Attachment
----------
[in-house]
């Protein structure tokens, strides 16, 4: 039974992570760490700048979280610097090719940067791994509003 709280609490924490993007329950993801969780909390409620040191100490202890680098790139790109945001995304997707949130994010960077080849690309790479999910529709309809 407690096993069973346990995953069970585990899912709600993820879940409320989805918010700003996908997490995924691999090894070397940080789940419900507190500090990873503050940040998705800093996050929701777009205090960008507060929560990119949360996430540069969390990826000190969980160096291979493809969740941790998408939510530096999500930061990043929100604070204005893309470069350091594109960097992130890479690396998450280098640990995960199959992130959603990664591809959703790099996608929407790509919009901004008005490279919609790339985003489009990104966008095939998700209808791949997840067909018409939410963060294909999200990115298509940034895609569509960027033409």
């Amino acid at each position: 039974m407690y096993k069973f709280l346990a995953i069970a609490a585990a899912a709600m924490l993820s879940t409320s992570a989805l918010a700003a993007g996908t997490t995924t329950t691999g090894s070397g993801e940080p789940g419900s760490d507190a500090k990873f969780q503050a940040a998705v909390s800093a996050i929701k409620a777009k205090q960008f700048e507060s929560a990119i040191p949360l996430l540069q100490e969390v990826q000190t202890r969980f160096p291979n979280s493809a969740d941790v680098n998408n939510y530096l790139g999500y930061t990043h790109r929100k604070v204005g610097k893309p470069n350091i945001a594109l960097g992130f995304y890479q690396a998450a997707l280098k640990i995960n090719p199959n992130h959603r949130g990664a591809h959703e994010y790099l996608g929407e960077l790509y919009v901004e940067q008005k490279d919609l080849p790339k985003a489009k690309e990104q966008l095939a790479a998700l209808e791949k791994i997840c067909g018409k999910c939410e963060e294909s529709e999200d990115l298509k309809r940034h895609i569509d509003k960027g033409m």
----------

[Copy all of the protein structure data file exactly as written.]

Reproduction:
[in-house]
């Protein structure tokens, strides 16, 4: 039974992570760490700048979280610097090719940067791994509003 709280609490924490993007329950993801969780909390409620040191100490202890680098790139790109945001995304997707949130994010960077080849690309790479999910529709309809 407690096993069973346990995953069970585990899912709600993820879940409320989805918010700003996908997490995924691999090894070397940080789940419900507190500090990873503050940040998705800093996050929701777009205090960008507060929560990119949360996430540069969390990826000190969980160096291979493809969740941790998408939510530096999500930061990043929100604070204005893309470069350091594109960097992130890479690396998450280098640990995960199959992130959603990664591809959703790099996608929407790509919009901004008005490279919609790339985003489009990104966008095939998700209808791949997840067909018409939410963060294909999200990115298509940034895609569509960027033409």
């Amino acid at each position: 039974m407690y096993k069973f709280l346990a995953i069970a609490a585990a899912a709600m924490l993820s879940t409320s992570a989805l918010a700003a993007g996908t997490t995924t329950t691999g090894s070397g993801e940080p789940g419900s760490d507190a500090k990873f969780q503050a940040a998705v909390s800093a996050i929701k409620a777009k205090q960008f700048e507060s929560a990119i040191p949360l996430l540069q100490e969390v990826q000190t202890r969980f160096p291979n979280s493809a969740d941790v680098n998408n939510y530096l790139g999500y930061t990043h790109r929100k604070v204005g610097k893309p470069n350091i945001a594109l960097g992130f995304y890479q690396a998450a997707l280098k640990i995960n090719p199959n992130h959603r949130g990664a591809h959703e994010y790099l996608g929407e960077l790509y919009v901004e940067q008005k490279d919609l080849p790339k985003a489009k690309e990104q966008l095939a790479a998700l209808e791949k791994i997840c067909g018409k999910c939410e963060e294909s529709e999200d990115l298509k309809r940034h895609i569509d509003k960027g033409m």